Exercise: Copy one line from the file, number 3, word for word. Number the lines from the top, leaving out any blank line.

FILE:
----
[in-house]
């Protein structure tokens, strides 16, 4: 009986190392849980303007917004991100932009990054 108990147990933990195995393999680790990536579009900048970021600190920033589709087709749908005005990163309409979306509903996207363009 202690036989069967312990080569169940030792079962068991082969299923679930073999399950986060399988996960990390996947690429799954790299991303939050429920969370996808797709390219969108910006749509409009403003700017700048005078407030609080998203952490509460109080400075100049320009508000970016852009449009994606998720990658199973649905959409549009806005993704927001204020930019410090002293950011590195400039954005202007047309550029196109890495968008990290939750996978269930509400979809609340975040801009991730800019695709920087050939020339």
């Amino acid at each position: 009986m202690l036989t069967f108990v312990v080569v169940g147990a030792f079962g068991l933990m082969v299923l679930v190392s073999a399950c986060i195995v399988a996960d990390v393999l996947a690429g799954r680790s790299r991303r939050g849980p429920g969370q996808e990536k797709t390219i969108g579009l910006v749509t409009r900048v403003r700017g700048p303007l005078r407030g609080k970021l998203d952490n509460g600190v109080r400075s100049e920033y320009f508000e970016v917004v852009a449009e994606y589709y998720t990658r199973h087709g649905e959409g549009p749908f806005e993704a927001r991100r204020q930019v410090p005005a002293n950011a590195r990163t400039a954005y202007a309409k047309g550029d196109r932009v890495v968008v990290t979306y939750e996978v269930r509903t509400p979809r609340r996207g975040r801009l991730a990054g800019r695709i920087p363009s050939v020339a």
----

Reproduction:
């Amino acid at each position: 009986m202690l036989t069967f108990v312990v080569v169940g147990a030792f079962g068991l933990m082969v299923l679930v190392s073999a399950c986060i195995v399988a996960d990390v393999l996947a690429g799954r680790s790299r991303r939050g849980p429920g969370q996808e990536k797709t390219i969108g579009l910006v749509t409009r900048v403003r700017g700048p303007l005078r407030g609080k970021l998203d952490n509460g600190v109080r400075s100049e920033y320009f508000e970016v917004v852009a449009e994606y589709y998720t990658r199973h087709g649905e959409g549009p749908f806005e993704a927001r991100r204020q930019v410090p005005a002293n950011a590195r990163t400039a954005y202007a309409k047309g550029d196109r932009v890495v968008v990290t979306y939750e996978v269930r509903t509400p979809r609340r996207g975040r801009l991730a990054g800019r695709i920087p363009s050939v020339a």